And the story still resonates today, forty years after the film was made. It’s a story involving not only personal freedom, but the fine line we all walk in terms of moral relativity of good and evil and right vs wrong. Was Nurse Ratched acting with evil intent or did she simply make moral judgments based on the rules set by the confining nature of a structured institution which was a home for the mentally ill?

The film swept the major categories in 1975, a feat that has occurred only three times in the history of the Oscars. The only other two films that swept the Academy Awards were It Happened One Night in 1934, and the very different winner, The Silence of the Lambs, from 1991. One flew over the Cuckoo’s Nest was based on the book by Ken Kesey, and was written in 1962. In Kesey’s book, the story was told from the point of view of McMurphy’s silent Indian friend, Chief Bromden.

Tampa Theatre is screening One flew over the Cuckoo’s Nest on Sunday, January 17 at 3:00 pm.

6 Degrees: Holiday Films Recommended

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As our local art house, Tampa Theatre, is gearing up for the Holidays by showing the original 1947 “Miracle on 34th Street”, we’ve decided to begin with this one too. It’s a great film to kick off the holidays as the action unfolds at the start of the annual Macy’s Day Thanksgiving Parade in New York City.

Things to know about “Miracle on 34th Street”

*Cary Grant turned the part down. Perhaps with his innate sense of comedy and marketing of his own character, he knew that the strongest leads in this film weren’t for the males!

*Natalie Wood debuts with one of the best performances by a child in film for that era or any other era to date. Her young and slightly cynical persona as Susie, the young level-headed and sensible little girl who dreams of living in a real house someday, is the glue that makes the film work. Had the part gone to a sickly sweet child without any patina of sophistication or age beyond her years, then the film would have made no sense. The point was to create a strong motivation for Kris (Edmund Gwenn) to convert the non-believers.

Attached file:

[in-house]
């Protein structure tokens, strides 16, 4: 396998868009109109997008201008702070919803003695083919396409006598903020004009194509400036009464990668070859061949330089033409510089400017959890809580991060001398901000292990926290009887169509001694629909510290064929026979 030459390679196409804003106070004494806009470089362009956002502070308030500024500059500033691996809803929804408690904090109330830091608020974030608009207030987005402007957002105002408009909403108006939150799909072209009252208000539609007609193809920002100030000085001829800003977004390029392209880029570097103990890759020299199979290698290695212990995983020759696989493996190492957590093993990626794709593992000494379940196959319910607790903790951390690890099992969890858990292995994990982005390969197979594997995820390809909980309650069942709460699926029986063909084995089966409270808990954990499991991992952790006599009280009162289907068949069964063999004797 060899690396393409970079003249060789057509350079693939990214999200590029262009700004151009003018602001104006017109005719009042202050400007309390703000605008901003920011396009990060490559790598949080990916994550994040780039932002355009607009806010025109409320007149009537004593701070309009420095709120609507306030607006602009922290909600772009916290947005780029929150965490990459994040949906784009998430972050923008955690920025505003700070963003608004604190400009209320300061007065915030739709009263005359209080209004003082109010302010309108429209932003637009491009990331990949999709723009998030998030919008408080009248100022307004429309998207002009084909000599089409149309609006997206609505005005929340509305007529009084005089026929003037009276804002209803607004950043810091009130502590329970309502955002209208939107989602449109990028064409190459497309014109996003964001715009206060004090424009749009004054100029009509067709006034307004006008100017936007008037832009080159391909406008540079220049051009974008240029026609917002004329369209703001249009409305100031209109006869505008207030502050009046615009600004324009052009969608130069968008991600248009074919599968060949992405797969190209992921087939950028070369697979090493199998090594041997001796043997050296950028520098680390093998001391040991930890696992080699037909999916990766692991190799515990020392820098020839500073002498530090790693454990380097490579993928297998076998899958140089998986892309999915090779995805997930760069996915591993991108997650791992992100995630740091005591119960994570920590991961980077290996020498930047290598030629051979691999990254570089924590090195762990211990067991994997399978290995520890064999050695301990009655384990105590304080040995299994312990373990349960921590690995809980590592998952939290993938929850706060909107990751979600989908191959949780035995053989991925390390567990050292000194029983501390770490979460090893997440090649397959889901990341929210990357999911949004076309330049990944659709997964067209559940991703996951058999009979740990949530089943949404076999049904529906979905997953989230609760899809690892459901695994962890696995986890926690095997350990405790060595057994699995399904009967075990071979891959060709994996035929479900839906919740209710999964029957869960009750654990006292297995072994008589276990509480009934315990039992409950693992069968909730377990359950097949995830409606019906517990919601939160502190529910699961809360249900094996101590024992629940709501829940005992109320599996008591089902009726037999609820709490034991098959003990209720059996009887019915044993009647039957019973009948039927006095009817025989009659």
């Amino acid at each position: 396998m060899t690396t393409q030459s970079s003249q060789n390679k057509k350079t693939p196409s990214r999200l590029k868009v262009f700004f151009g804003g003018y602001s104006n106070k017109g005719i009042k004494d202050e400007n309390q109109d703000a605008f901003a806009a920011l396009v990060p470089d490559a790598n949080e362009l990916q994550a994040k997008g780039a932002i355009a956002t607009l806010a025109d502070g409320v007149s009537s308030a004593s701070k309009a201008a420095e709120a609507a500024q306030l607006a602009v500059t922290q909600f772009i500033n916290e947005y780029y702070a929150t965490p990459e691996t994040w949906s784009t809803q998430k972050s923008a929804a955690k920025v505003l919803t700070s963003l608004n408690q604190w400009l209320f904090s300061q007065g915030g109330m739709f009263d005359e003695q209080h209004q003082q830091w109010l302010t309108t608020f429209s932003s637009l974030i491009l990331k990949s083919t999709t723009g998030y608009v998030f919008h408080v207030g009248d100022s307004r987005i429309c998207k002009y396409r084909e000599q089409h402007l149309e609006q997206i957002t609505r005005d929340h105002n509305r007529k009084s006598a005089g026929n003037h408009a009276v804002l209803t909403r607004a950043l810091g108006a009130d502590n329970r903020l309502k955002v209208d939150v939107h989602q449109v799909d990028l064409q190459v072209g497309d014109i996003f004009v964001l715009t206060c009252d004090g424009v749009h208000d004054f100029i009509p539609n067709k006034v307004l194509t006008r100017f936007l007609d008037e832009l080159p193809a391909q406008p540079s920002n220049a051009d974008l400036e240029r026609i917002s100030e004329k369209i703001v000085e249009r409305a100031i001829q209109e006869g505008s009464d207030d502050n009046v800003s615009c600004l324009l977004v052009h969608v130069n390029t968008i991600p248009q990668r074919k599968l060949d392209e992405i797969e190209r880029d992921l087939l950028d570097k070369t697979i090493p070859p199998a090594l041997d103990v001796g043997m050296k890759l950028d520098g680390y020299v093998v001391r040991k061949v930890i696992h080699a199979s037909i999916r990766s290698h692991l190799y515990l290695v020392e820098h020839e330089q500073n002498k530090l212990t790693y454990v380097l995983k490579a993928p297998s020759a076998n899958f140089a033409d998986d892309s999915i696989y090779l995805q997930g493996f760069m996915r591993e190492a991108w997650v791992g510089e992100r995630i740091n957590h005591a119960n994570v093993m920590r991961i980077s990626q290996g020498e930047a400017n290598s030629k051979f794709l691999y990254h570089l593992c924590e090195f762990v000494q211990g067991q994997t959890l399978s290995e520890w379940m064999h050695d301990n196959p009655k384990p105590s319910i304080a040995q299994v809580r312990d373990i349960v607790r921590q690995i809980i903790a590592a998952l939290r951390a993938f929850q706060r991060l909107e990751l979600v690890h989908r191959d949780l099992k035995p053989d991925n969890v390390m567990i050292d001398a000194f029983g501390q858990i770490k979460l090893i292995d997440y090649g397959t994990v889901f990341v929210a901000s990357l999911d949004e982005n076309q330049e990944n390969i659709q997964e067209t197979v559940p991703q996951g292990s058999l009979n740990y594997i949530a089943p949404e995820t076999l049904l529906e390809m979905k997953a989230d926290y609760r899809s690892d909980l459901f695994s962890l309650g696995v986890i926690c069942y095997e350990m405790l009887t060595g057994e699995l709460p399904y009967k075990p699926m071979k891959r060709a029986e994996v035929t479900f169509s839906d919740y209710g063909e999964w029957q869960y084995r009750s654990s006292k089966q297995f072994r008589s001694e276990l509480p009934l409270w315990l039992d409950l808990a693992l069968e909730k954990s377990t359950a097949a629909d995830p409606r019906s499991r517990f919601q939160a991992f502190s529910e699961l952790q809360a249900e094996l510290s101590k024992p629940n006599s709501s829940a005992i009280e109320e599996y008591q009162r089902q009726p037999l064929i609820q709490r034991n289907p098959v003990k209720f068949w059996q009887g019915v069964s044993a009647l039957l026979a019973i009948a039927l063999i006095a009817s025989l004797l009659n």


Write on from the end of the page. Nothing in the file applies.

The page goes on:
*It’s still the Best of the Series-no remake has come close to the original 1947 film.

*Fem Flicks: It’s one of the earliest films that portrays a working, divorced mother even with a semblance of realism. Maureen O’Hara does a brilliant job with this part.

*Santa on Film: Edmund Gwenn gives a pivotal performance as the Macy’s Santa on trial

Fred Mertz Foreshadowed: The small role for William Frawley was also pivotal. His cynical and worldly views underscore the Capra-esque overtones seen in the courtroom scenes.

*Capitalism is featured front and center in the plot. But the real heart of the story is the human elements of faith and forgiveness that bind the main characters together. The weakest link is the male lead given to John Payne. Although Payne does quite a good job in the role, his part is not the essential one for the success of the story.

Miracle on 34th Street is definitely recommended viewing for all who have not seen the original. The black and white film needs no colorized version to give it life. To kick off the Holiday Season, it should be the first on everyone’s list.

As mentioned above, Tampa Theatre is showing Miracle on 34th Street this week. They are going to show other films in their Holiday Film Series, including It’s a Wonderful Life from 1946, Holiday Inn from 1942, White Christmas 1954, and Home Alone from 1990.

The List of Holiday films featured in 6 Degrees is essentially an American Christmas Story. Americans seem to embody all of the elements that comprise the best and the worst parts of the Christmas season.

White Xmas

The 6 Degrees List varies slightly from the Tampa Theatre list. I would definitely recommend seeing White Christmas on the big screen. It was a VistaVision Creation of the fifties, and the colors and the pageantry are all part of the lost era which was the Golden Age of Hollywood.

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But instead of showing Holiday Inn, 6 Degrees includes for week 3, A Christmas Story. It’s a nostalgic look at a bygone era. The saga of Ralphie and his quest to own a Red Ryder Rifle at Christmas still rings true for many of us.

Xmas Vacation

For week 4, Christmas Vacation. It’s the modern day classic comedy that embodies so much of the silliness of a Saturday Night Live ensemble with the heartwarming feel of a true Hallmark Christmas classic. Chevy Chase is never better than in this role of Clark Griswold.

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For Christmas, Eve some version of the Nutcracker is always worthwhile. My personal favorite is still the Baryshnikov version. And for Christmas day, the Dickens story of A Christmas Carol is still the best of stories to savor and to dissect. We are all Scrooge’s in some part, as we enter into the Christmas season. So it is fitting and appropriate to spend at least part of your Holiday with the Dickensian model of Ebenezer Scrooge. Scrooge is the perfect vessel to reflect and to identify with all of our inner ambivalence and anger over the commercially created Christmas season.